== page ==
The cleaning solution uses a caustic solution of sodium hydroxide (NaOH) as a cleaning agent due to the tri-hydrated oxide of aluminum found in corrosion products being soluble in this type of solution. It should be appreciated that other suitable caustic hydroxides may be used. The caustic level of the solution is equal to, or less than, that of standard household cleaners. A low concentration of sodium fluoride (NaF) enhances the solubility of the aluminum oxides and reduces the time needed to complete the cleaning. The predominant reactions occurring during cleaning are as follows:
The reaction products are essentially stable and do not react with Al and the corrosion layer Al2O3. Only NaOH chemically attacks both Al and Al2O3. Examples of cleaning solutions are shown in the Table below.
TABLE-US-00001 Solution No. Composition Caustic Level 1 NaOH + H2O High 2 NaOH + NaPO4•12H2O + NaF + Medium H2O 3 NaOH + NaPO4•12H2O + NaF + Medium-Low H2O 4 NaOH + NaF + H2O Low
 In testing, all of the above solutions provided good to excellent cleaning results. For example, in one test, a cleaning solution having a low level of causticity and relatively simple composition was chosen. The cleaning solution had the following concentrations:
 Sodium Hydroxide (NaOH)=20 g (approx. weight percent=1.93)
 Sodium Fluoride (NaF)=15 g (approx. weight percent=1.45)
 Water (H2O)=1 L. (approx. weight percent=96.62)
It should be appreciated that other concentrations could be used depending on the application. For example, it was found that solutions having approximate weight percent ranges of 0.985 to 8.97 NaOH, 0.49 to 1.45 NaF, and 89.7 to 98.5 H2O were acceptable. The chemicals were mixed in the water until completely dissolved. It was determined that the level of cleaning and the time to achieve that level were dependent on the solution temperature and the amount of agitation provided to the solution by the vibrator 12. This can be seen in the table below.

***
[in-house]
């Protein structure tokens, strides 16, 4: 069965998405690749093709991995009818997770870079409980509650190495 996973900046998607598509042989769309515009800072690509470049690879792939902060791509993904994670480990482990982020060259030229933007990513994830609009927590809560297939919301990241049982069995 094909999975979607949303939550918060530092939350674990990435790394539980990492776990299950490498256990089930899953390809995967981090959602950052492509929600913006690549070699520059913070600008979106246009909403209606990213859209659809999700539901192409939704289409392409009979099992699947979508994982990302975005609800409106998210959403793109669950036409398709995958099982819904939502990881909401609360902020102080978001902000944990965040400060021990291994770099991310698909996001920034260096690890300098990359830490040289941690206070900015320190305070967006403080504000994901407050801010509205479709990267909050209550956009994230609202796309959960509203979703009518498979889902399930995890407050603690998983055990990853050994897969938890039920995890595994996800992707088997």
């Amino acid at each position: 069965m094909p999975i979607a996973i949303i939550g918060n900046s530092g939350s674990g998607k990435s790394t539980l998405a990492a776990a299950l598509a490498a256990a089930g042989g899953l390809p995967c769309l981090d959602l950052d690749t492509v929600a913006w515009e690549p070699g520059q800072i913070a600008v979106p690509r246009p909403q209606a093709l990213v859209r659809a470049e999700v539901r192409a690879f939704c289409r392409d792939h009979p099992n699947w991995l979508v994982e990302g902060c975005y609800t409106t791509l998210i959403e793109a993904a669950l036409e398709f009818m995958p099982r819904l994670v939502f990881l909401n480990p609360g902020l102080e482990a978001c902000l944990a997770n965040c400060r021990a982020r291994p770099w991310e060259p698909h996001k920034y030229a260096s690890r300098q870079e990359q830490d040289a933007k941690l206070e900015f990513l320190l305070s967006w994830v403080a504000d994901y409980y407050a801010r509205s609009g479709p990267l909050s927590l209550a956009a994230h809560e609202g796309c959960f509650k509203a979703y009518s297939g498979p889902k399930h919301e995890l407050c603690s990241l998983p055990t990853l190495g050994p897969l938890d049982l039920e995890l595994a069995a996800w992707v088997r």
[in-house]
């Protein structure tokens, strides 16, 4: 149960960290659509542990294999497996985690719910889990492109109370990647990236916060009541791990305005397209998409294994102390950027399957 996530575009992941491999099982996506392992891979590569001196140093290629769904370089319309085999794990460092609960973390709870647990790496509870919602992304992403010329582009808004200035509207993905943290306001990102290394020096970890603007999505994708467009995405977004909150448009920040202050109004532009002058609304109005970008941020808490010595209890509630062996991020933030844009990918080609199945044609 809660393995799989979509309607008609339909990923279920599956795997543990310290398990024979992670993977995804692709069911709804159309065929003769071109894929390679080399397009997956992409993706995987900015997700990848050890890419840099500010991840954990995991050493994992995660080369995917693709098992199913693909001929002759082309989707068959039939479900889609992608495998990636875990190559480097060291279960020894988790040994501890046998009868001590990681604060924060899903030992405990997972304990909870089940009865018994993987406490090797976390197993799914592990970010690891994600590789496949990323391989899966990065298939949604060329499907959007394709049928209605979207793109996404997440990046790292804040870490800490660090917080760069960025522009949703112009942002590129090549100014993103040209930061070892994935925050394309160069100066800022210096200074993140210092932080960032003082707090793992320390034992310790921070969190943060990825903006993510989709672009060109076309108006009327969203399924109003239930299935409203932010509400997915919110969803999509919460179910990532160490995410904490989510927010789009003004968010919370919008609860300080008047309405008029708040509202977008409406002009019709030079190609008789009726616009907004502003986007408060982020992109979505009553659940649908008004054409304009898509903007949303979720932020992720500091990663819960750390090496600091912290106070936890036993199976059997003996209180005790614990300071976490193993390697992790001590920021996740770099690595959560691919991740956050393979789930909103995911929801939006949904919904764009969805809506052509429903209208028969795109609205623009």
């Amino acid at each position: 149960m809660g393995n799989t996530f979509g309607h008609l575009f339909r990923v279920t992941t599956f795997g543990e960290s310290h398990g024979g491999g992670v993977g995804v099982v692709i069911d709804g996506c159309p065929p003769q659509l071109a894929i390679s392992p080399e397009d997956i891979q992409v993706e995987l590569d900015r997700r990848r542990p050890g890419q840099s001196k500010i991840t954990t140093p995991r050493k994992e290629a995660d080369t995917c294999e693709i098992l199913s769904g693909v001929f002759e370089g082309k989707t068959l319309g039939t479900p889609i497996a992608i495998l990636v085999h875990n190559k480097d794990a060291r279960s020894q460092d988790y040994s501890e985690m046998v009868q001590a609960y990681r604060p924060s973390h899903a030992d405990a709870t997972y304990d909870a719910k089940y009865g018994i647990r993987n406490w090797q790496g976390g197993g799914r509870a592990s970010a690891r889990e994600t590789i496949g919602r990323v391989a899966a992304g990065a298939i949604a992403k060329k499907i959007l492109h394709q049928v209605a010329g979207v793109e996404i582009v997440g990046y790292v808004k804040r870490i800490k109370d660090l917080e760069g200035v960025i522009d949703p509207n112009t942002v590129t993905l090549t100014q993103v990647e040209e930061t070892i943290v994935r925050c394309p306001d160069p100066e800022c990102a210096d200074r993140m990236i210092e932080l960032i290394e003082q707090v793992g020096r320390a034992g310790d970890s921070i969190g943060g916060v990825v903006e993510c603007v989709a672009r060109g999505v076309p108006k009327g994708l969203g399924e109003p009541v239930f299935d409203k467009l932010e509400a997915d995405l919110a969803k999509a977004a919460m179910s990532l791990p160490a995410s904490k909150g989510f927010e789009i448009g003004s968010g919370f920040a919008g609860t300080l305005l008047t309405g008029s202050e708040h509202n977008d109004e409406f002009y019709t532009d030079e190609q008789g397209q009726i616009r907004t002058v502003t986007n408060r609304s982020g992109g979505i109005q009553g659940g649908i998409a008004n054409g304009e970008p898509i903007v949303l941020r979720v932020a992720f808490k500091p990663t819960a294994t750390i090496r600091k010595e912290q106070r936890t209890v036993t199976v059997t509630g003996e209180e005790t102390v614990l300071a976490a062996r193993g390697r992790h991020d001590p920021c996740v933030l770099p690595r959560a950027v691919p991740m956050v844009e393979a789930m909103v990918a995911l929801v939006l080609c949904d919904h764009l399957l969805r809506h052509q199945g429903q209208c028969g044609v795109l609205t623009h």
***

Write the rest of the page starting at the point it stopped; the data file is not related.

TABLE-US-00002 Cleaning Effectiveness Rated 0 to 5 with 5 Being the Best Temperature With Agitation Without Agitation (C.) 1 Min 2.5 Min 5 Min 1 Min 2.5 Min 5 Min 0 3 4 4 1 1 2 25 4 5 5 2 3 4 50 5 5 5 5 5 5 70 5 5 5 5 5 5
It should be appreciated that other forms of agitation may be used, such as ultrasonic, bubbling air, stirring, etc.
 When using a cleaning solution with ACSS and other conductors having aluminum incorporated into the steel core's zinc coating, care must be taken to prevent damaging the aluminum in the Al--Zn coating that protects the steel strands of the electrical conductor. The Al--Zn coating protects the steel strands from corrosion and degradation of the coating would be detrimental to the life of the electrical conductor. As a result, it was determined that the use of an inhibitor in the cleaning solution would be beneficial.
 It was found that an inhibitor such as sodium silicate (Na2O(SiO2)x(H2O)x) protected the Al--Zn coating while allowing the cleaning solution to adequately clean the electrical conductor. It was further found that a approximate weight percent range of 0.15 to 1.42 of sodium silicate was acceptable. When mixing the sodium silicate with the cleaning solution it was found that a solution, by approximate weight percent, of (0.15 to 1.42) Na2O(SiO2)x(H2O )x+(1.90 to 1.93) NaOH+(1.43 to 1.45) NaF+(95.24 to 96.47) H2O adequately cleaned the electrical conductors and protected the Al--Zn coating.
 In addition to preventing damage to the Al in the Al--Zn coating, the pH is a concern due to EPA regulations for handling chemical solutions. Thus, it is beneficial to maintain the cleaning solution below a pH of 12.5. It was found, that various chemicals could be used to lower the pH of the solution. For example, it was found that a CaCl2 solution could lower the pH from 13.0 to 12.4. However, the CaCl2 solution tends to leave a residue.